In the previous Pro Audio series article, we covered some of the most common types of audio effects. If you aren’t already familiar with terms like delay, echo, and reverb, you might want to read that article before diving in here.
In this article, I’ll share some of my favorite plugins for delay, echo, and reverb along with a free option for each type. Also, keep in mind that most modern DAWs usually ship with at least one or two options for delay and reverb effects, so it’s probably a good idea that you explore those for the purpose of comparing them against these third-party plugins.
This is not meant to be an exhaustive list, but the plugins you’ll read about below are some of my personal favorites and cover various budgets, from free to expensive.
The Best Delay & Echo Plugins
Waves H-Delay ($59.99)
H-Delay by Waves is a versatile and affordable delay plugin that provides a wide range of delay effects including filtering, flanging, phasing, slap-back echo, ping-pong delay, and more. Nothing too fancy here, but you’ll have no trouble getting interesting sounds out of H-Delay, and it won’t break the bank.
Soundtoys Echoboy ($199)
Echoboy by Soundtoys is arguably the most capable delay plugin on this list. With Echoboy, not only do you get a great sounding delay plugin with plenty of control over various settings, but Soundtoys has done a great job, including 30 built-in styles modeled on real, vintage gear.
IK Multimedia Tape Echo ($79.99)
Tape Echo by IK Multimedia is a recreation of the classic Echoplex EP3 tape delay. The plugin emulates all of the imperfections you’d expect when using the real thing, including tape hiss, wow, flutter, and electrical noise.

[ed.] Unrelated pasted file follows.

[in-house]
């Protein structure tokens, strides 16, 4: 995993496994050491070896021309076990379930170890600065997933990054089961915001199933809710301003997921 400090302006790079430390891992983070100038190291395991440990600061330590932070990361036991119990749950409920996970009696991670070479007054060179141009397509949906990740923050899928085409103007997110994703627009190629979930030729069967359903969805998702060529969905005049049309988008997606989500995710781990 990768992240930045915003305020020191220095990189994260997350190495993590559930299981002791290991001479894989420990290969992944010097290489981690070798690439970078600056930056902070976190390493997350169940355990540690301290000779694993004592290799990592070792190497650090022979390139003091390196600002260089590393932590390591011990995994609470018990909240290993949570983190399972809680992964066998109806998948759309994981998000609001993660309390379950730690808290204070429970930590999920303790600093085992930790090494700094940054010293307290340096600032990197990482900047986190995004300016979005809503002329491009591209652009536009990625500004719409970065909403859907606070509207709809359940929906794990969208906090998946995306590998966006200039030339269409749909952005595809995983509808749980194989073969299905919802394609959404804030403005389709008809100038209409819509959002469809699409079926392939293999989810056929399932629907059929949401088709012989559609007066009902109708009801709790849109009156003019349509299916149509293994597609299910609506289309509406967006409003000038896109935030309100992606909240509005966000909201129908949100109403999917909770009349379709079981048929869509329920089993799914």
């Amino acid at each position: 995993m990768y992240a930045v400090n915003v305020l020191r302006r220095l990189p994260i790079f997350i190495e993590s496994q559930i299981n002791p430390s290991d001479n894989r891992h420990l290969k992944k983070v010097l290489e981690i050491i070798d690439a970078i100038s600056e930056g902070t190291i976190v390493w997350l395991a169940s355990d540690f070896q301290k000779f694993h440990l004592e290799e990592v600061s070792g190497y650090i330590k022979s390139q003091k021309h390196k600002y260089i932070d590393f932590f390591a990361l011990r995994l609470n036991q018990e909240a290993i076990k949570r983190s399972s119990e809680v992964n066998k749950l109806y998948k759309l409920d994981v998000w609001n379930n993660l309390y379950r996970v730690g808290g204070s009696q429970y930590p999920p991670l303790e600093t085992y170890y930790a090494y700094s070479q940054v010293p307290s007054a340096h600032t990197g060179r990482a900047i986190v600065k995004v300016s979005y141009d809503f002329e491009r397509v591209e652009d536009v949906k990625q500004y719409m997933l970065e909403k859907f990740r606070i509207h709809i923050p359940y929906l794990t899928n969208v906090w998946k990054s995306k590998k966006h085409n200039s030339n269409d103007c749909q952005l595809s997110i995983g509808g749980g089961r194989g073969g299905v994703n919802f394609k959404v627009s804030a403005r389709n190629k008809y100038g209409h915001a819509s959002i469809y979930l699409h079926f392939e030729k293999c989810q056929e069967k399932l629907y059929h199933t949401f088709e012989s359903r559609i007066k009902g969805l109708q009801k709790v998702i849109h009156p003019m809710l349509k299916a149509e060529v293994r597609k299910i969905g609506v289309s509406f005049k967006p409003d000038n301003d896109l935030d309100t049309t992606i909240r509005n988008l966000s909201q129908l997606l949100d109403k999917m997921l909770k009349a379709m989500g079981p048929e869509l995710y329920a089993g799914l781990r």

Overloud ECHOSON ($79)
ECHOSON by Overloud is my favorite plugin in this category. Based on the legendary Binson Echorec, ECHOSON recreates the sound of a magnetic drum delay, which offers a unique sound compared to more common tape-based delays. The sound of the Binson Echorec was made prominent by Pink Floyd in the 70s. Once you learn the nuances of ECHOSON, you can get some very interesting and unique sounds. Highly recommend!
Fabfilter Timeless 2 ($129)
Fabfilter is known for having intuitive, forward-thinking interfaces and Timeless 2 is no exception. Its beautiful design is a great complement to its high-quality classic tape delay emulation. You’d be hard-pressed to find someone who speaks negatively about Fabfilter Timeless 2.
Valhalla FreqEcho (FREE)
FreqEcho by Valhalla is a completely free plugin featuring bode-style frequency shifting and analog echo emulation. Valhalla makes great sounding plugins, and FreqEcho is capable of creating effects from subtle chorusing and double tracking to runaway echos. Sure, it’s not as complex as the others on this list, but it sounds great and is really easy to use.
Delay Plugin Roundup
While any of these delay plugins would be a great addition to your effects library, my personal favorite is the Overloud ECHOSON. In my opinion, it offers the most unique sound and a warm analog tone. If you’re just getting acquainted with delay and echo, the free FreqEcho from Valhalla is a great way to learn how different settings produce certain sounds.
The Best Reverb Plugins
Audioease Altiverb ($595)
For those who have the budget, Altiverb by Audioease provides an incredibly large library of high-quality convolution reverb options. From epic concert halls to samples of classic and vintage gear, Altiverb is probably the most complete reverb and effects package available on the market. Some of the gear that is offered with Altiverb include classic reverbs like the Lexicon 480 and 224, along with the AMS RMX 16, EMT 240, and much more. It’s a pricey piece of software but offers tons of value.
Valhalla Room ($50)
At $50, Valhalla Room is the least expensive reverb plugin on this list, but don’t let that fool you. It sounds great and the user interface and presets make it easy to dial in a great sounding reverb quickly. Valhalla Room features 12 different algorithms, from tight ambient rooms to deep space reverbs.
UAD EMT 140 ($199)